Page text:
Tuesday, January 1, 2008

Chess: Crafty Kamsky

GKamsky vs. Shirov

ata Kamsky won the FIDE 2007 World Cup in December. This earned him the right to compete against Vesslin Topalov, Vladimir Kramnik, and Vishy Anand for the next world chess championship.

Kamsky emigrated to the United States from Russia as a teenager with his family. He was already a chess prodigy. In the mid-90s he was ranked third in the world and was a candidate for the world championship. Unexpectedly, he retired from professional chess and attended law school and then medical school. A few years ago he returned to professional chess.

In the World Cup finals Kamsky faced Alexi Shirov. This week’s position is the final position of game 2, which was the decisive match game. Kamsky, who is white, has just moved his knight from g5 to f7, checking black. Here, Shirov resigned. Please try and find out why before the reading the answer.

In chess notation, the board is a grid: the vertical columns are numbered “1” through “8;” the horizontal rows, “a” through “h.” Each square on the board is identified by a specific letter and number. For example, if the black rook at f6 were to move to c6 the notation would be rc6 (r=rook, q=queen, b=bishop, n=knight, x=takes, etc.).

Black must either capture the knight at f7 or move its king to h7. If the king moves to h7, white's rook at d8 captures the knight with the support of the rook at g1. White now threatens to move its g1 rook to g7, mating black. Black can only stop mate by losing several pieces, and hence the game.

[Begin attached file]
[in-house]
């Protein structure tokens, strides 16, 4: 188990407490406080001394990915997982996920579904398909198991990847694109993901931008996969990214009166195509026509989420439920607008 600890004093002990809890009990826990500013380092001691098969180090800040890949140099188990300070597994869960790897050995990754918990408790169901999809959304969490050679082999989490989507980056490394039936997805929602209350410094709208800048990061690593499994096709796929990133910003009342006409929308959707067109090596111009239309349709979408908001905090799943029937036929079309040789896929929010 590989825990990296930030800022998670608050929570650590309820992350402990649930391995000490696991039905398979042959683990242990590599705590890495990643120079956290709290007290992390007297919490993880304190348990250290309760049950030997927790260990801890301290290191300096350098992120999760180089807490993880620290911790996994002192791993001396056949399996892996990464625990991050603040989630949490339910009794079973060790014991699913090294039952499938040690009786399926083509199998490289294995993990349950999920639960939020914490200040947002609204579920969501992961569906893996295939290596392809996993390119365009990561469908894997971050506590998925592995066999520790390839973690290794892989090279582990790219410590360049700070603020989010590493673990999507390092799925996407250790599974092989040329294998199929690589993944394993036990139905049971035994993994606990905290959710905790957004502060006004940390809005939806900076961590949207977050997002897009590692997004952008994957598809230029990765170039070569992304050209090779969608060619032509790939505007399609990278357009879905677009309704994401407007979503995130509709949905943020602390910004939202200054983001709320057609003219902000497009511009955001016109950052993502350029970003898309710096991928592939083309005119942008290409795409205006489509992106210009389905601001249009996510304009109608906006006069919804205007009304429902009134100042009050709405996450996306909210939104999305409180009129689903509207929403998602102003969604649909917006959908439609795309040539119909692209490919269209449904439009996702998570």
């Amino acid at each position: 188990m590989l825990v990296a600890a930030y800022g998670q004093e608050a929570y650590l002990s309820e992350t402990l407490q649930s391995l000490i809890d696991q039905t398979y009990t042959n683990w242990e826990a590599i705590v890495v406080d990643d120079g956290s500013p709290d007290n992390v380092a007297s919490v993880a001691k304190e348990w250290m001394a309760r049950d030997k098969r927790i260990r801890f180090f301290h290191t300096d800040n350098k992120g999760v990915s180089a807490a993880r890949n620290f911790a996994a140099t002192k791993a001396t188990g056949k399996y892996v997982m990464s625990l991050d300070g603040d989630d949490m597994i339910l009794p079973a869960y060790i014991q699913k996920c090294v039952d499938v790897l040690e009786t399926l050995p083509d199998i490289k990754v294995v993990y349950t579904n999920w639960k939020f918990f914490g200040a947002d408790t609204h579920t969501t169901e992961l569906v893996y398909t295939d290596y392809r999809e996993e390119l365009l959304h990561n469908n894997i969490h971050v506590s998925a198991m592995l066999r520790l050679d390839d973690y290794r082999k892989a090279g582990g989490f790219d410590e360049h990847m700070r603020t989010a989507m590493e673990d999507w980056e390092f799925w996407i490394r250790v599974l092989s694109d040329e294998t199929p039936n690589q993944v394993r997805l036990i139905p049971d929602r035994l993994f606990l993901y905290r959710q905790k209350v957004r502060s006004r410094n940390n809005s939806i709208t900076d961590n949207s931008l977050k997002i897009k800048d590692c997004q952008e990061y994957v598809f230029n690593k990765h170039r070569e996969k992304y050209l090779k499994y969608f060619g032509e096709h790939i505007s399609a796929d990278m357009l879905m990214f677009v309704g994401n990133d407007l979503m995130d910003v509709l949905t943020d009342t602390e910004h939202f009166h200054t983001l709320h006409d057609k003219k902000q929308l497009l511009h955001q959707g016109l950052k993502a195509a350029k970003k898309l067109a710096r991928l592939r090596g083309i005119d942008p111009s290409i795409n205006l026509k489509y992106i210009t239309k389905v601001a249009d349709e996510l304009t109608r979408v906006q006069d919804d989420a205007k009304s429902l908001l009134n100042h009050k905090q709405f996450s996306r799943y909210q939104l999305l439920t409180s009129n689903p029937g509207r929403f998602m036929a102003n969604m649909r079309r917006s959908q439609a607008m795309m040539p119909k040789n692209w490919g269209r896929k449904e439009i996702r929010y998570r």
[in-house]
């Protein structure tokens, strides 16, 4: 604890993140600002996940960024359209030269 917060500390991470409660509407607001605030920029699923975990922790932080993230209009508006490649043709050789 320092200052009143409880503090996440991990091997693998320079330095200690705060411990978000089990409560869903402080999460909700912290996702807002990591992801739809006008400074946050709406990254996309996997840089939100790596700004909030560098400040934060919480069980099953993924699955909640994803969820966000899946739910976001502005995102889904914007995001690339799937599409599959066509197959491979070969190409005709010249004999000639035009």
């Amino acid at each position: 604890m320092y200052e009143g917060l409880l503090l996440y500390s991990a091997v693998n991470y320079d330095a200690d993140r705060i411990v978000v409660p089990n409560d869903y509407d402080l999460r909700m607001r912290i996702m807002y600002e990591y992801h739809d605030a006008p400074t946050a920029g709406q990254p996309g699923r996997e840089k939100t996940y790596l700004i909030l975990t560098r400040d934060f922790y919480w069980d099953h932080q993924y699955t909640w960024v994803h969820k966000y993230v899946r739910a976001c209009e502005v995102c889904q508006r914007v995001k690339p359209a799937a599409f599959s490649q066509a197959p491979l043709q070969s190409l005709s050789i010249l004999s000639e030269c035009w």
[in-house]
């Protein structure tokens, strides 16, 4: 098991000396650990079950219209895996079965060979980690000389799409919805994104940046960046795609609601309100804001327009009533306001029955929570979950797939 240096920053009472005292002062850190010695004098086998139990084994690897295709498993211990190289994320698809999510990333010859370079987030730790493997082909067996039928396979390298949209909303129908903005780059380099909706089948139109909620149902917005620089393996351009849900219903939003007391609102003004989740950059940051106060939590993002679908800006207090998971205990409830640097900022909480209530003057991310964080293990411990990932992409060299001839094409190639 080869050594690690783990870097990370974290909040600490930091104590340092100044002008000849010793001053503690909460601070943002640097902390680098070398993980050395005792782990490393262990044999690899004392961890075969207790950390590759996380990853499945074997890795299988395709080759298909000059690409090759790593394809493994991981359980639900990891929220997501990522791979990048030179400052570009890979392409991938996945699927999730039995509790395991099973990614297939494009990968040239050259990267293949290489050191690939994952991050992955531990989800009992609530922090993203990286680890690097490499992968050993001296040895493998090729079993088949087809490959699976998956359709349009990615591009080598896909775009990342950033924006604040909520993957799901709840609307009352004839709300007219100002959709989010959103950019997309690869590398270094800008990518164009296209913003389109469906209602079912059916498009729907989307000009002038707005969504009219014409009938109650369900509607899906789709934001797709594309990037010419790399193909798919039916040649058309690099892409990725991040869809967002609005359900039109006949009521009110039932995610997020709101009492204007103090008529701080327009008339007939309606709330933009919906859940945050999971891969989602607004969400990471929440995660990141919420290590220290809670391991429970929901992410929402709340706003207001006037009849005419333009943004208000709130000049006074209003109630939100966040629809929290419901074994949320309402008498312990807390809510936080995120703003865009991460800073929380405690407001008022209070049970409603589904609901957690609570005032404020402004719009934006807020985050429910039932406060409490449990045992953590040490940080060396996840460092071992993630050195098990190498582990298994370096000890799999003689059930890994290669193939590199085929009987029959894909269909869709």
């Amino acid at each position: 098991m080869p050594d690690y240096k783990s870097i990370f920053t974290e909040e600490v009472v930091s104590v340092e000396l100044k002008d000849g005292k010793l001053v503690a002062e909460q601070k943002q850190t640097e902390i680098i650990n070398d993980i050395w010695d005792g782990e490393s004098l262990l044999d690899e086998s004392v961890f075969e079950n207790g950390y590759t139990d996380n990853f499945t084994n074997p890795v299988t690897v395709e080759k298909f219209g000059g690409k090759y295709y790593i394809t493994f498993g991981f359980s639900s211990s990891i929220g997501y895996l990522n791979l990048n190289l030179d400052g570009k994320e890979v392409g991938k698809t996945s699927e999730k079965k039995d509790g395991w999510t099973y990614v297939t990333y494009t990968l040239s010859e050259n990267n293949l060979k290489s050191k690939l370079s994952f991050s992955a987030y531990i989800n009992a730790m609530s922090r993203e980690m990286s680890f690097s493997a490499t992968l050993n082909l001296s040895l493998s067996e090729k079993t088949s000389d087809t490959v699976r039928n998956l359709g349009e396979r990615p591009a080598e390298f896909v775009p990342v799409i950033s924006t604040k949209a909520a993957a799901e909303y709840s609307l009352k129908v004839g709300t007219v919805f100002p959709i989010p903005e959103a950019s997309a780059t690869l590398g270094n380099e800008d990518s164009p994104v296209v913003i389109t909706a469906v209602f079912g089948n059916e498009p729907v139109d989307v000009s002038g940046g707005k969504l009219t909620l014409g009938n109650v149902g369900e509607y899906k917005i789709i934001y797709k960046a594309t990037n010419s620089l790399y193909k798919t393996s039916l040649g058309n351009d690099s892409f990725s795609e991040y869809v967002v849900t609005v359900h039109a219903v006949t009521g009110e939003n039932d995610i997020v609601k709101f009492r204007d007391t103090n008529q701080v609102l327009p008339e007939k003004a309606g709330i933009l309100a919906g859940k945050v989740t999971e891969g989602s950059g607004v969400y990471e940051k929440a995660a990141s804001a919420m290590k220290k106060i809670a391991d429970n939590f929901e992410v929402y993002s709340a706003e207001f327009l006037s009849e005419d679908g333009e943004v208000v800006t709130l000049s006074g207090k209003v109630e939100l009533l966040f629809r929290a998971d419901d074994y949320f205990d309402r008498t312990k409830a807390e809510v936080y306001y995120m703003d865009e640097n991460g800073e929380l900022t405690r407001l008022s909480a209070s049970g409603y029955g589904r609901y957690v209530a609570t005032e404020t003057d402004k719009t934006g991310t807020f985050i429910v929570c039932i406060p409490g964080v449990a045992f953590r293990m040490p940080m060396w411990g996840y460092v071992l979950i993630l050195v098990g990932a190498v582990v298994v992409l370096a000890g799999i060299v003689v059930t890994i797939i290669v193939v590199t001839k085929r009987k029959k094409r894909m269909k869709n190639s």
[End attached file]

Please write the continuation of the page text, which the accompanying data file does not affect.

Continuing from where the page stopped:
Alternatively, black can take the knight with either its rook or bishop. Taking the knight with the rook results in mate after the d8 rook captures black's knight at g8 with check. After kh7, white plays nxf7, allowing the rooks to mate.

Black’s best move is taking the knight with its bishop. After bxf7, white’s remaining knight takes the bishop, checking black again. Black's rook then captures the knight. White’s rook at g1 now captures the black knight at g8, forcing the black king to retreat to h7.

From here, white’s advanced pawns work in tandem with the rooks to win. White's rook at g8 checks the king from h8, pushing the king over to g7. White’s d8 rook strikes by checking from g8. This pushes the king onto f6.

White continues checking black by advancing the e4 pawn to e5. After the king retreats to e7, white’s g8 rook slides over and checks black from e8. Once again the black king is forced to a specific square, namely d7. This sets up the final blow. The e5 pawn checks black from e6 and forks the king and rook.

Kamsky crafted a long, forced winning line. Such craftsmanship along with his victory at the World Cup show that Kamsky has regained his world championship form.

Courtesy @ http://www.muskogeephoenix.com/